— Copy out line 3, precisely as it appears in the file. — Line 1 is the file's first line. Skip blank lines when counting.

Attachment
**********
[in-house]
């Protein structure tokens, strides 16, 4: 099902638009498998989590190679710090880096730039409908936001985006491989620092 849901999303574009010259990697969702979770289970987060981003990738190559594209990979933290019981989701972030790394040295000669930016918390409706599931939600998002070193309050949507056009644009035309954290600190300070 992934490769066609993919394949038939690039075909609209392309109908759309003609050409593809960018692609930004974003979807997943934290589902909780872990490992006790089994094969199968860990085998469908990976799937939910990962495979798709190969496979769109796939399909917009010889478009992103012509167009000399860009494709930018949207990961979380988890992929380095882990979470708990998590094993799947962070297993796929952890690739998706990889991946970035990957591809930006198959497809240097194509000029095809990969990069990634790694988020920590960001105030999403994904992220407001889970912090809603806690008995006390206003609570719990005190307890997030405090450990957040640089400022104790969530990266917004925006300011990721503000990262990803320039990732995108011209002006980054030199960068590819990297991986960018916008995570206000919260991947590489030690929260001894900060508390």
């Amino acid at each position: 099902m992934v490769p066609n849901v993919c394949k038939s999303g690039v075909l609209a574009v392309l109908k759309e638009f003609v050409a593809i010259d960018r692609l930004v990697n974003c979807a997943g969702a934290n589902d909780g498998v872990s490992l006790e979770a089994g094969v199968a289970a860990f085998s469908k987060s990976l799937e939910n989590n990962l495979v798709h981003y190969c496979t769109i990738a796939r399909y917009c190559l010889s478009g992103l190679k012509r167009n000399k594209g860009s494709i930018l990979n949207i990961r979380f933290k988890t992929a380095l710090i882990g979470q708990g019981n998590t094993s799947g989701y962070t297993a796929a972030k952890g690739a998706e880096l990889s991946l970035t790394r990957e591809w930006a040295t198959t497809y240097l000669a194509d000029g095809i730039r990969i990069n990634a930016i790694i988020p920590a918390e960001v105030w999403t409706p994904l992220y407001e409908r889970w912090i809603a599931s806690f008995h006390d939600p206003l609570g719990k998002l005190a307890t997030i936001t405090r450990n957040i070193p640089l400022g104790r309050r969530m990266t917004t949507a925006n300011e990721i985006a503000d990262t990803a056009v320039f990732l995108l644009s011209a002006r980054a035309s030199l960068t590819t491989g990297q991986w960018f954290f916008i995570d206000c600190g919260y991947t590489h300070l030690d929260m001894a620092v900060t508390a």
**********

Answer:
């Amino acid at each position: 099902m992934v490769p066609n849901v993919c394949k038939s999303g690039v075909l609209a574009v392309l109908k759309e638009f003609v050409a593809i010259d960018r692609l930004v990697n974003c979807a997943g969702a934290n589902d909780g498998v872990s490992l006790e979770a089994g094969v199968a289970a860990f085998s469908k987060s990976l799937e939910n989590n990962l495979v798709h981003y190969c496979t769109i990738a796939r399909y917009c190559l010889s478009g992103l190679k012509r167009n000399k594209g860009s494709i930018l990979n949207i990961r979380f933290k988890t992929a380095l710090i882990g979470q708990g019981n998590t094993s799947g989701y962070t297993a796929a972030k952890g690739a998706e880096l990889s991946l970035t790394r990957e591809w930006a040295t198959t497809y240097l000669a194509d000029g095809i730039r990969i990069n990634a930016i790694i988020p920590a918390e960001v105030w999403t409706p994904l992220y407001e409908r889970w912090i809603a599931s806690f008995h006390d939600p206003l609570g719990k998002l005190a307890t997030i936001t405090r450990n957040i070193p640089l400022g104790r309050r969530m990266t917004t949507a925006n300011e990721i985006a503000d990262t990803a056009v320039f990732l995108l644009s011209a002006r980054a035309s030199l960068t590819t491989g990297q991986w960018f954290f916008i995570d206000c600190g919260y991947t590489h300070l030690d929260m001894a620092v900060t508390a």